Alibaba Seeking Control Leaves HK Bourse in IPO Quandary
Hong Kong has a choice: grant Alibaba Group Holding Ltd. a shareholder structure that mirrors the world’s largest Internet companies, or stick to rules meant to protect ordinary investors and risk losing the largest initial public offering since Facebook Inc.
China’s biggest e-commerce company asked Hong Kong’s stock exchange to allow a partnership of more than 20 executives and shareholders to nominate a majority of board members, a person with knowledge of the matter said last week. That would enable founder Jack Ma, who owns just a 7.4 percent stake, and his management team to maintain control after an IPO.
Alibaba’s proposal would be a way around the Hong Kong exchange’s ban on IPOs with different classes of shares, a structure frequently used by U.S. technology companies including Facebook and Google Inc. (GOOG) Granting the request leaves the bourse open to criticism that it’s putting the company’s interests ahead of shareholders, the Asian Corporate Governance Association said.
“We are pretty certain that it won’t fly,” said Jamie Allen, the Hong Kong-based ACGA’s secretary general, in an interview. “The right to nominate directors is a basic right, so we don’t believe that the exchange will accept this.”
An IPO by Alibaba would be a coup for Hong Kong, home to only one other major Internet company: Tencent Holdings Ltd. (700), the operator of the WeChat service.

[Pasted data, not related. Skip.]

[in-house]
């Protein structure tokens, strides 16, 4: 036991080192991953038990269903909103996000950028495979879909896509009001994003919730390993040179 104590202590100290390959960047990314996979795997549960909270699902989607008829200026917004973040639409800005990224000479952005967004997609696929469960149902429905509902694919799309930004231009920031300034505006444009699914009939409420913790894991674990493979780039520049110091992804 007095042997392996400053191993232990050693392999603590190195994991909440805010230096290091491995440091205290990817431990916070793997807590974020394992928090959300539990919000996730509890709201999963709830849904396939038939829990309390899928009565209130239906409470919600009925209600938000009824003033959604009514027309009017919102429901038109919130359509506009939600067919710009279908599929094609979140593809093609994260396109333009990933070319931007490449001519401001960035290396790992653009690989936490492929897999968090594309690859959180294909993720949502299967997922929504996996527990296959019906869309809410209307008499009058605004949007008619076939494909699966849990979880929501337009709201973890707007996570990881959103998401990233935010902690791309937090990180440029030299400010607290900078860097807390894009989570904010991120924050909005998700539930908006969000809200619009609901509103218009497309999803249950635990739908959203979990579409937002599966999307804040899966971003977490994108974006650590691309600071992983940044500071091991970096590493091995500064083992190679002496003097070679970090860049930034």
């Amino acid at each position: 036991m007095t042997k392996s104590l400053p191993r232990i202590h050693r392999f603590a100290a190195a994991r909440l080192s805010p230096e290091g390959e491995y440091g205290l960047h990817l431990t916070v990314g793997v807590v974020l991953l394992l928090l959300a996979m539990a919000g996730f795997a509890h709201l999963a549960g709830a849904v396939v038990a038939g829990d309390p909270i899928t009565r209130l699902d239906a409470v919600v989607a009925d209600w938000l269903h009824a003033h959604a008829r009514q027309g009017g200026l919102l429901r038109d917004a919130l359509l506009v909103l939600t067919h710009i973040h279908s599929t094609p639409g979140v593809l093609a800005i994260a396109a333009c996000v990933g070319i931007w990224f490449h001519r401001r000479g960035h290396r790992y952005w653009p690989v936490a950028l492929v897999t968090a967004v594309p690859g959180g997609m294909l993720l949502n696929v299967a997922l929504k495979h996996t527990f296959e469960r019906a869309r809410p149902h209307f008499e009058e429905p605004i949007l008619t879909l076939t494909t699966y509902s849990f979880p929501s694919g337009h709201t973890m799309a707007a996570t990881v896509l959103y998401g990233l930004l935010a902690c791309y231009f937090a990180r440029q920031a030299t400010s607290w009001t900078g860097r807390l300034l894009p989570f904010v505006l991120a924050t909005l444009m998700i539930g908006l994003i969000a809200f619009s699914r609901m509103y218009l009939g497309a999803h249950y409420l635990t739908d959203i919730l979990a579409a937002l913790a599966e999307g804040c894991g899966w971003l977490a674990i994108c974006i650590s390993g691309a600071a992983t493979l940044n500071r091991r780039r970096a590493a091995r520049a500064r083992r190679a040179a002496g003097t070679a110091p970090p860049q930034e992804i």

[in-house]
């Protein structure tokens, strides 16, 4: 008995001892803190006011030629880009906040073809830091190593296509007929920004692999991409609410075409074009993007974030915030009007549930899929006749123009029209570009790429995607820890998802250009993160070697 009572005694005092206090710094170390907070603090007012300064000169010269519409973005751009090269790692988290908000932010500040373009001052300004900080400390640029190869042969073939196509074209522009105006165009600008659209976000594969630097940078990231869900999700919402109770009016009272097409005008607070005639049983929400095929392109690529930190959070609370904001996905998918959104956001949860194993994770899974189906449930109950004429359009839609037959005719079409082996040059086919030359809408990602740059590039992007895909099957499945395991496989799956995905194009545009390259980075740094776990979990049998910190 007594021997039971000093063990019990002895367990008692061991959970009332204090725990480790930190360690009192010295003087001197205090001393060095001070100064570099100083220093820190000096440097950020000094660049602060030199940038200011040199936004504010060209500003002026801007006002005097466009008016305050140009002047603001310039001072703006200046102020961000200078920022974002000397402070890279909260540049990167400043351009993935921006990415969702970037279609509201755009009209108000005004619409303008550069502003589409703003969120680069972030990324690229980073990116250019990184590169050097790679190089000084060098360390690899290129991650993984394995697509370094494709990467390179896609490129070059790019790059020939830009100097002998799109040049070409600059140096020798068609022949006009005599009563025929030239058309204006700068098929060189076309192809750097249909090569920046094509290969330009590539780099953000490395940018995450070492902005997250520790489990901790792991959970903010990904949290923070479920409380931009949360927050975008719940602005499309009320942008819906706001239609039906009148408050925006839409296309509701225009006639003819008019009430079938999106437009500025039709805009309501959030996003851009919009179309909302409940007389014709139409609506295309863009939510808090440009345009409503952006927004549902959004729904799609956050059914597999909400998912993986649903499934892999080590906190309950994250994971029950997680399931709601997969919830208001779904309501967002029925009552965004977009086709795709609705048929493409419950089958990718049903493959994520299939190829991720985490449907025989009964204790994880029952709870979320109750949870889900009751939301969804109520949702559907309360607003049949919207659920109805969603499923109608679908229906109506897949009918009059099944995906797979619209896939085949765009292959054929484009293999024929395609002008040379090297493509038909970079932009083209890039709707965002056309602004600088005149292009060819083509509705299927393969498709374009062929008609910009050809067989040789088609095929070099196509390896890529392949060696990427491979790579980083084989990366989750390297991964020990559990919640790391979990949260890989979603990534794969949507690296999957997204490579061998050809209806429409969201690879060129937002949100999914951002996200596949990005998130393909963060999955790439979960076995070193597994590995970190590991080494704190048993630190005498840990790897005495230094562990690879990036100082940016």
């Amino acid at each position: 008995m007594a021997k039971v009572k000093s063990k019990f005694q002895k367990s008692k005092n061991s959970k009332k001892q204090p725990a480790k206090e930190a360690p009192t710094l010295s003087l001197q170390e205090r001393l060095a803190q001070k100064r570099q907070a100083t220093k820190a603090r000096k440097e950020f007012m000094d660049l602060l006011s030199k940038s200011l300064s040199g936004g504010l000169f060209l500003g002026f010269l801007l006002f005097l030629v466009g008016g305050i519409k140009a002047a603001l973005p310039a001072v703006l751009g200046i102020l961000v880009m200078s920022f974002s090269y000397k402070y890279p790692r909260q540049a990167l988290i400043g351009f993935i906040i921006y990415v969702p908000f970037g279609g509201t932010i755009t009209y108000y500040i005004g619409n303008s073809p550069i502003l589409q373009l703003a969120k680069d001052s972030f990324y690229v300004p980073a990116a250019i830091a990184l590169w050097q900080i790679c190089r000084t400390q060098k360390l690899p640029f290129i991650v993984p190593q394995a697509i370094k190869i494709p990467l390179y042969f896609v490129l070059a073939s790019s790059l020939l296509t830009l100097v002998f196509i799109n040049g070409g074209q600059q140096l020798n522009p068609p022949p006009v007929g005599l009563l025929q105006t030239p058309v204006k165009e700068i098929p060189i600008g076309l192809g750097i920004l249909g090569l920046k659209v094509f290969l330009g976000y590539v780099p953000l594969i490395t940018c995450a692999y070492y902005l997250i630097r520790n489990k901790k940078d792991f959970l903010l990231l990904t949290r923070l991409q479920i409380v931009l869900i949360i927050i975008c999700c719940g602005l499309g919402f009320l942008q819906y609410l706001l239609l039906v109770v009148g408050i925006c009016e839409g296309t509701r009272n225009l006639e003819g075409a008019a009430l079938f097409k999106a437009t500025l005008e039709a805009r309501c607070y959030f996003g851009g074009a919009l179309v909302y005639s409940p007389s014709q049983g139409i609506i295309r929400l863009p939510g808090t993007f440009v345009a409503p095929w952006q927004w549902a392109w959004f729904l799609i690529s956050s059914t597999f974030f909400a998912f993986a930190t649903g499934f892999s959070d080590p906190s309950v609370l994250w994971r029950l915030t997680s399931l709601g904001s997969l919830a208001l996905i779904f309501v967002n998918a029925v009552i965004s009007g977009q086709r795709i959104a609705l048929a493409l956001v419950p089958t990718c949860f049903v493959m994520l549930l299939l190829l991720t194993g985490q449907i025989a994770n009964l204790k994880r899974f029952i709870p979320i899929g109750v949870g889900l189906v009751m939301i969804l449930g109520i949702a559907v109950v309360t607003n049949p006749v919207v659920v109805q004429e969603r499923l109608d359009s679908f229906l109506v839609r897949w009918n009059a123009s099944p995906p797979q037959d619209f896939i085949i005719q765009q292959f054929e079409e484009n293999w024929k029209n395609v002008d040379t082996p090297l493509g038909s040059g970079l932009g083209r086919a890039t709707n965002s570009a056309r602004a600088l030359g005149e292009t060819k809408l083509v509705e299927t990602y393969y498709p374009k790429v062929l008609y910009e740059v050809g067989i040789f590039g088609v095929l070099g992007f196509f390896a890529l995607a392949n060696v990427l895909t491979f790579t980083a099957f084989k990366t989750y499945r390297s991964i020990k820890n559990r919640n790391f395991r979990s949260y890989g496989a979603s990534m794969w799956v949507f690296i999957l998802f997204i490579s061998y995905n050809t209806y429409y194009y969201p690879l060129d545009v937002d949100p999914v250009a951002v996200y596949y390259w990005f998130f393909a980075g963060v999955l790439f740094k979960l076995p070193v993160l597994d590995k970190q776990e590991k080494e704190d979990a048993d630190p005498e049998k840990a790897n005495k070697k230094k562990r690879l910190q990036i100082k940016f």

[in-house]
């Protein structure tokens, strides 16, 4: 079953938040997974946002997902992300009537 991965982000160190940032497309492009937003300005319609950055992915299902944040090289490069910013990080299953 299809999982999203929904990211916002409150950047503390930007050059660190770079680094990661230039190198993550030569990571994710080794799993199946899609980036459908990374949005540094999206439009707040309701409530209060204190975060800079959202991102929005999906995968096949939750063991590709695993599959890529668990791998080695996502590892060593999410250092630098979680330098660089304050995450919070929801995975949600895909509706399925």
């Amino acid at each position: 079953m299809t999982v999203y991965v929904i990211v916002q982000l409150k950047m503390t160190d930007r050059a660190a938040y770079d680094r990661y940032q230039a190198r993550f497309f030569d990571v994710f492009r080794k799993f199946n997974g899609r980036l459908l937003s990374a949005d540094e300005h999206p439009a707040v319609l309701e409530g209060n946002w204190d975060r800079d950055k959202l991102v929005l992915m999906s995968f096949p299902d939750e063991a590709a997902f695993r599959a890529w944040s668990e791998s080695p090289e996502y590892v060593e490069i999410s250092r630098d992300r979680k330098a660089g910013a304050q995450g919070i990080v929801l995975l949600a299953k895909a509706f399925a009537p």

Hangzhou-based Alibaba, which connects businesses and consumers to each other across China, has a value of about $87 billion, according to the average of 11 analyst estimates released last month. It could raise about HK$100 billion ($12.9 billion) in an IPO, Ernst & Young LLP said in June.
That would be the world’s biggest since Facebook raised $16 billion in May of last year, and the city’s largest since AIA Group Ltd.’s $20 billion offering in October 2010, according to data compiled by Bloomberg.
Under Alibaba’s proposal, all shareholders would still vote on the company’s nominees with partners being able to nominate an alternate board member if shareholders reject a candidate, the person familiar with Alibaba’s thinking said. No other investor rights would be changed, the person said. Deals involving company executives, major expenses and compensation would be voted on by all shareholders, according to the person.
The proposal will have to be approved by the Hong Kong stock exchange’s listing committee. The Hong Kong’s Securities and Futures Commission, or SFC, has the power to object to a listing application on “certain grounds,” according to a 2011 report by the regulator.
Under Hong Kong’s listing rules, new applicants must not include shares whose voting power doesn’t bear a “reasonable relationship” to the equity interest. Exemptions can be granted for stock that was already listed with a dual class and “exceptional circumstances agreed with the exchange.”
Florence Shih, a Hong Kong-based spokeswoman for Alibaba, and officials at Hong Kong Exchanges & Clearing Ltd. and the SFC declined to comment.
“Alibaba seems to see this process as negotiation with the exchange rather than the listing process being fairly set in stone,” said Allen of the ACGA. “There is a degree of negotiation but usually on more peripheral things, not on something quite as fundamental as the right of shareholders to nominate directors.”